regain the wholeness of his being and see harmony all around. Professor Subba Roa comments
here that: “However, such moment of revelation cannot… save from self condemnation and
provide an enduring inner harmony” (66). Sammy comes closer to Matty and Jocelin in his tragic
awareness of the ‘natural chaos of existence’. Matty stands for ‘good’ in Darkness Visible but the
novel shows Good and Evil as completely independent, the one incapable of existing without the
other. The central movement within the novel is towards reconciliation, and “the idea of unity is
pervasive throughout the novel” (Sinfield: 165).
Golding is primarily a religious novelist. His central theme is to find a relationship of
man to the universe and through the universe to God. Irrational faith, ignorance and material
progress have obscured our vision. The root cause of man’s fall is spiritual blindness which has
made man stranger to himself. His moral view that man is basically a fallen creature is hardly
inseparable from the doctrine of original Sin. This concept may be disputable but what can not
be denied is the depth and seriousness of this purpose and the sharp reality of our response to it.
Golding has made his task to break down all false illusion: “his creed is that of the Delphic
Oracle, Know yourself.” (McCarron: 78).It is self- knowledge made explicit through his
allegorical fictional world.
Works Cited:
Golding ,William, Lord of the Flies. 10th
ed. Rep. 1986. Madras: Madras Oxford University Press,
1955.Print.
---. The Inheritors. London: Faber and Faber, 1955.Print.
---. Pincher Martin. London: Faber and Faber, 1956. Print.
---.. Free Fall. London: Faber and Faber, 1960. Print.
---. The Spire. London: Faber and Faber, 1964. Print.
--- The Double Tongue. London: Faber and Faber, 1995. Print.
Keene, Dennis. “William Golding and Jehovah”. (1963).Repository.1-
16.Web.12May 2012.
<repository.kulib.kyoto-u.ac.jp/dspace/.../2433/.../ebk00013_001b.pd.>
McCarron, Kevin. William Golding.London: North Cote House, 1994.print.
Sinfield, Alen. “Varieties of Religion”, Society and Literature: 1945 – 1970.
London : Muthuen and Co. Ltd., 1983.print.
www.the-criterion.com The Criterion: An International Journal in English ISSN 0976-8165
Vol.III Issue III 4 September 2012

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William Golding’s Allegorical World Played through Binaries

  • 1. www.the-criterion.com The Criterion: An International Journal in English ISSN 0976-8165 Vol.III Issue III 1 September 2012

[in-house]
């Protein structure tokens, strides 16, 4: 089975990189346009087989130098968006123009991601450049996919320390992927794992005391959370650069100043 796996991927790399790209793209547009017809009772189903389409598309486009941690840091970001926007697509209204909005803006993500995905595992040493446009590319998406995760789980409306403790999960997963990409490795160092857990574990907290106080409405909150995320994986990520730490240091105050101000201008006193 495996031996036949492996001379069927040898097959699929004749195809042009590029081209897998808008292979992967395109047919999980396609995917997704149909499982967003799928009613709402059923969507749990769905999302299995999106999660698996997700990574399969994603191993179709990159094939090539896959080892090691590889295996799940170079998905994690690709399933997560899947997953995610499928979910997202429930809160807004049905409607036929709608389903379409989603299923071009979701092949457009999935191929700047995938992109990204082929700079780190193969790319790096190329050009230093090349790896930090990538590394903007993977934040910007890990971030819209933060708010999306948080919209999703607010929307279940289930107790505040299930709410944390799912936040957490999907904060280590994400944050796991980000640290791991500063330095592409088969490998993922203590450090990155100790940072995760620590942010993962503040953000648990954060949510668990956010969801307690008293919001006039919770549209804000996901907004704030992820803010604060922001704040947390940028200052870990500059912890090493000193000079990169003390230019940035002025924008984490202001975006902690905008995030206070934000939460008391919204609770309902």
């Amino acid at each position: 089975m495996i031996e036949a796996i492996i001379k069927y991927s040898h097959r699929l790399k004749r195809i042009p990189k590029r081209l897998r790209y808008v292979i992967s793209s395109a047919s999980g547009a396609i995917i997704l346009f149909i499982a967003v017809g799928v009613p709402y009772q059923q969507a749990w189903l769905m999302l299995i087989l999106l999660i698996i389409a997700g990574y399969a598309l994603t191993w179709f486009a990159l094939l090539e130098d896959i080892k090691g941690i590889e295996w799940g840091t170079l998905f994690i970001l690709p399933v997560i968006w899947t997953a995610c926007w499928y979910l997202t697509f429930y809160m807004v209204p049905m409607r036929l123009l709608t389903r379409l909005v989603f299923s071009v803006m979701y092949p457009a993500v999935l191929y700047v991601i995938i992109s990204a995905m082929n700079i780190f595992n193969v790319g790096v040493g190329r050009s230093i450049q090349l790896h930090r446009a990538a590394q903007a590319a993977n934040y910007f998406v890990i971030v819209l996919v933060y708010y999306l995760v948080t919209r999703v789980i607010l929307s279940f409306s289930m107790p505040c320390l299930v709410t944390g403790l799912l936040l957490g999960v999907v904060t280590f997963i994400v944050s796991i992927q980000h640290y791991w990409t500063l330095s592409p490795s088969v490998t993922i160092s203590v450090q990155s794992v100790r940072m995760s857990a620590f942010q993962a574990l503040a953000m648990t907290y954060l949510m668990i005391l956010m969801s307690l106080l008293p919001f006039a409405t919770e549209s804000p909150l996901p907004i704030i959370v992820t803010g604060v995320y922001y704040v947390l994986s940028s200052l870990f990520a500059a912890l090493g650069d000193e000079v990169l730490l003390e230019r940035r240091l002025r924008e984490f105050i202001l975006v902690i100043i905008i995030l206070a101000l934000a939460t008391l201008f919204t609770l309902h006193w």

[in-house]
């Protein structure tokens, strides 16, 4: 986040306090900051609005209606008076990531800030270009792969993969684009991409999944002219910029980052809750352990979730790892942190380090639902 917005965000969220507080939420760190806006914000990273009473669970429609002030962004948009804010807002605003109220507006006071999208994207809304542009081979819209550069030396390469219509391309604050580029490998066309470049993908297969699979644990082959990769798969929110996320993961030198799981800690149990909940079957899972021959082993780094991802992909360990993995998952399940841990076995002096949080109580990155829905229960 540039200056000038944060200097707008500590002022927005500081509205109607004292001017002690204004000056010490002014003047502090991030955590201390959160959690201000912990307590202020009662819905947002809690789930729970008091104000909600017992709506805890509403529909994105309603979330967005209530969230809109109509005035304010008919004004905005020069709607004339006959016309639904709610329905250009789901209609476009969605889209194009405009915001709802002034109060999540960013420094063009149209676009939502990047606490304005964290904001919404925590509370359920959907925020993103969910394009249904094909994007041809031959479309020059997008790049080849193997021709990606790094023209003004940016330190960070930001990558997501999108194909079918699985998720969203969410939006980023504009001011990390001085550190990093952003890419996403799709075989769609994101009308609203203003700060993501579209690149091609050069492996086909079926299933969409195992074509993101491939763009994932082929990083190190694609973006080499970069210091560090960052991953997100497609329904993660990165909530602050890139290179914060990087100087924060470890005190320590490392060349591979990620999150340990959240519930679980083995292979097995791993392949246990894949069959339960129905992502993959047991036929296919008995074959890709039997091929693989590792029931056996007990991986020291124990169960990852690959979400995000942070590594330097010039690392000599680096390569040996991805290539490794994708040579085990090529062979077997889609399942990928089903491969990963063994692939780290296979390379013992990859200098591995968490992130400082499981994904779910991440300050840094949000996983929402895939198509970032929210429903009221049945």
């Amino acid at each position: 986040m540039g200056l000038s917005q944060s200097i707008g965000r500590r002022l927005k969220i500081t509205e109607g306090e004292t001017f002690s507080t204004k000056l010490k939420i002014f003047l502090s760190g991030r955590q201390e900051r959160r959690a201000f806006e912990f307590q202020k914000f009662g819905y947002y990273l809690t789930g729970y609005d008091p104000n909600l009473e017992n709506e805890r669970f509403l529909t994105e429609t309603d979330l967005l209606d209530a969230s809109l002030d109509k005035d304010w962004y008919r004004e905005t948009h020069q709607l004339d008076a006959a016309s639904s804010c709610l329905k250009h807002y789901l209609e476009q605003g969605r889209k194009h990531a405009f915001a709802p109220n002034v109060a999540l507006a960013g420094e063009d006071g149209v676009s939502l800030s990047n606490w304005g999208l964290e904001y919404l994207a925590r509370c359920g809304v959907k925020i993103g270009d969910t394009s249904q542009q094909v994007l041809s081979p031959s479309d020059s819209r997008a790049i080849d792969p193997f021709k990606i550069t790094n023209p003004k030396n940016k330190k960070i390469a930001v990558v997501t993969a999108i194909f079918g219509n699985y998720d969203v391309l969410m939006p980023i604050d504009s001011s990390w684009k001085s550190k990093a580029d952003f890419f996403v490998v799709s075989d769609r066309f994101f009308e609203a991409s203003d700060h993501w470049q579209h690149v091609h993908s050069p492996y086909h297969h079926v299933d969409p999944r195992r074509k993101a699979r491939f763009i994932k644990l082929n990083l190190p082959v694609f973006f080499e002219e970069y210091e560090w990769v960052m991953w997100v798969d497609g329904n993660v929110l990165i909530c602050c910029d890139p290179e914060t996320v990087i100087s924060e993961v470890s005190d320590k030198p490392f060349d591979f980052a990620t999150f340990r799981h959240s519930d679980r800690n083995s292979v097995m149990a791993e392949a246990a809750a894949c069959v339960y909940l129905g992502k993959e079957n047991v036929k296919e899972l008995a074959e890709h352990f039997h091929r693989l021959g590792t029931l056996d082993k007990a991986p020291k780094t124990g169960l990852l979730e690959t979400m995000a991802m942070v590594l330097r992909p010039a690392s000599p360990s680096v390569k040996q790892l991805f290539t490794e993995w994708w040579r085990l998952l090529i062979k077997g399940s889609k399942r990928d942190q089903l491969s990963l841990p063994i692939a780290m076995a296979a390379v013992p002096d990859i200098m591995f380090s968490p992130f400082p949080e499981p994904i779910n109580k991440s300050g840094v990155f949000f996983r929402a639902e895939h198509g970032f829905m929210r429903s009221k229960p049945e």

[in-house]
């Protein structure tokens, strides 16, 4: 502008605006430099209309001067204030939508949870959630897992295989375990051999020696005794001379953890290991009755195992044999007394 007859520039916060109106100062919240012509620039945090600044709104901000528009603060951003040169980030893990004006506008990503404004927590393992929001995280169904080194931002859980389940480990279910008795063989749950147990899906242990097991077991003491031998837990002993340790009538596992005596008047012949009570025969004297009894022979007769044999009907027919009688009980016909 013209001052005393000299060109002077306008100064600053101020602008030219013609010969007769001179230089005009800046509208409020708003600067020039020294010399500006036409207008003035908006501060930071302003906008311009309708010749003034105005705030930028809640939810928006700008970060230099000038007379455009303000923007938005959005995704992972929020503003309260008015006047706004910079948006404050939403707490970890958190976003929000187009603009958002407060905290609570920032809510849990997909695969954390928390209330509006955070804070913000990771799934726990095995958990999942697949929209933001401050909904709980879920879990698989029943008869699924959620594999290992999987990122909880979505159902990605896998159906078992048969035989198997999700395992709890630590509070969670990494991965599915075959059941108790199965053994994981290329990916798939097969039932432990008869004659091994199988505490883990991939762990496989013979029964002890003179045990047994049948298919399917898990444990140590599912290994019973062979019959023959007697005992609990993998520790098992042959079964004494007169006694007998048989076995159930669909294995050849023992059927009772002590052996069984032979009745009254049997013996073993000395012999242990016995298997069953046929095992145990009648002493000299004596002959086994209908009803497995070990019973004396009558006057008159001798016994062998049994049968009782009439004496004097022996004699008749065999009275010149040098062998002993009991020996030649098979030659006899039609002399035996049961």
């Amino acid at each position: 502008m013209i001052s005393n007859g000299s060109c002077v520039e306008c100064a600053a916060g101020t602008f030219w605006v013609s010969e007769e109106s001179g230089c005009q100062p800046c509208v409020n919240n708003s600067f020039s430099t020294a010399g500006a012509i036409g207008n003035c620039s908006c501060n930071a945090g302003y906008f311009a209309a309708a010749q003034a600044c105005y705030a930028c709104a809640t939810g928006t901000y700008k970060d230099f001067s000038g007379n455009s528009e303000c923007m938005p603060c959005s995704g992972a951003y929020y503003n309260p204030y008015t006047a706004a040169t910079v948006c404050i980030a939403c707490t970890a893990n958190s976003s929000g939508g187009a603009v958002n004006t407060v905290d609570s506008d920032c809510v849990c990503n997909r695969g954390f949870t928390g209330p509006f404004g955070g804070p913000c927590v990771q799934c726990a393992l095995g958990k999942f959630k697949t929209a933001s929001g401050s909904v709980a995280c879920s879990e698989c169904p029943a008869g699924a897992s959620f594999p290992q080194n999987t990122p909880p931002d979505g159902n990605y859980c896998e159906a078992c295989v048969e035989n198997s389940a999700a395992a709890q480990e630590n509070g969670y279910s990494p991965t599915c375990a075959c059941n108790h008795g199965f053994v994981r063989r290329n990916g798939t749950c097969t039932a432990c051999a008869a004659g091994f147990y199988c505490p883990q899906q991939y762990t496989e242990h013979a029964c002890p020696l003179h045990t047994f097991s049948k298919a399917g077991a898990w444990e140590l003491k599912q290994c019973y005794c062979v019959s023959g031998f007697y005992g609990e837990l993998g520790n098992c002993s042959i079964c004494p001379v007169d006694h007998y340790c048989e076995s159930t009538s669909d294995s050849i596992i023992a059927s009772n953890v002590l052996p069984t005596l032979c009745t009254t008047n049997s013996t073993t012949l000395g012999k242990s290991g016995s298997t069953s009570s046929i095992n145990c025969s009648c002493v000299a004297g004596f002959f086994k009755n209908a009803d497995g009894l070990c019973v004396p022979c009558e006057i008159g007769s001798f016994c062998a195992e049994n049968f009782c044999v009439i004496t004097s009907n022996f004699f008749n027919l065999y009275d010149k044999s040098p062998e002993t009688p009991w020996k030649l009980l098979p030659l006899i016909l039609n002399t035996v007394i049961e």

• 2. The C riterion William Golding’s Allegorical World Played through Binaries Prakash Bhadury William Golding explores the rational and the spiritual experience in a moment of crisis in a fabulous setting through the protagonists who are posed as binary opposites. He was concerned with larger, more fundamental and abstract issues that may be called metaphysical and theological. The theme he found of his first novel is to trace harsh diagrams of human history. An exploration of the man's mind from superficial consciousness to the most hidden recesses of the unconscious depth is most succinctly carried out. The dialogue between the scientist and the mystic is juxtaposed in a number of characters and the conflict seems to resolve itself in Golding’s story which comes through shifting point of view, differing symbols and metaphors. Given the somber purpose, symbols and metaphors have been powerful tools played upon the characters and settings to present allegorical truth obliquely against plane statement which reverberates within as lasting myth, and never to cease its guarding light. ‘Darkness’ has been his recurrent symbol which as a type manifests itself at varying degree in different situations. In each novel Golding creates a unique world with fabulous settings for a meaningful action to be completed by its protagonists. They face a crisis moment in their new world where life is put to litmus test for its meanings .Perhaps, the allegorical significations assert themselves through differing symbols in a moment of crisis. The symbols are all traditional within natural surroundings such as, the sea, the rock, the black lightening, lens, night, day, storm, lightning, the fire the forest and so on, so that the readers could at once relate those from their obvious meaning to their allegorical correspondence. Keene affirms, “Mr. Golding is interested in the moment of awareness, the time of solitude, Privation, when real human nature asserts itself, when the human condition becomes plain, and when the necessity of a truth becomes so painful that it cannot be ignored”(6). In Golding’s view, the human impulse toward essential goodness, or a bent of civilized mind is not as deeply rooted as the human impulse toward evil and savagery. Unlike all the other boys on the island, Simon acts morally not out of guilt or shame but because he believes in the inherent value of morality. Sammy’s moment of fall is more mythic rather than a scientific or historical fall. Simon, the epileptic boy, makes communion with the beast that is inside all human being and his discovery accost his life. The sea symbolizes as the infinity where his body gets washed away and a hallowed presence by the moonlight spreads across in a surrealistic manner. Piggy’s lens, one is broken and the other representing Science or Reason brings fire. The broken one is lost wisdom and the next one brings the myth of progress that engulfs the whole world into atomic fire. Ralph while cry for the end of innocence brings back the civilizing instincts. The readers come to know of Martin’s death only at the last moment as the final sentence of the novel reads, "He didn't even have time to kick off his sea boots"(PM 214).The sea as a symbol of infinity celebrates Simon’s hallow while denies Martin’s Satanic struggle to survive on solipsistic rock. The ‘Rockall’ has been “a near miss" and turned into nothingness. Martin’s case is a classic predicament of the soul pitched against God. At the outset of the novel Martin seeks his lost world, but he was so brazenly depraved that he puts his hands before his eyes and searches for light. ‘Rockall’ on what he held on to as a decomposed body is the limit, a negation www.the-criterion.com The Criterion: An International Journal in English ISSN 0976-8165 Vol.III Issue III 2 September 2012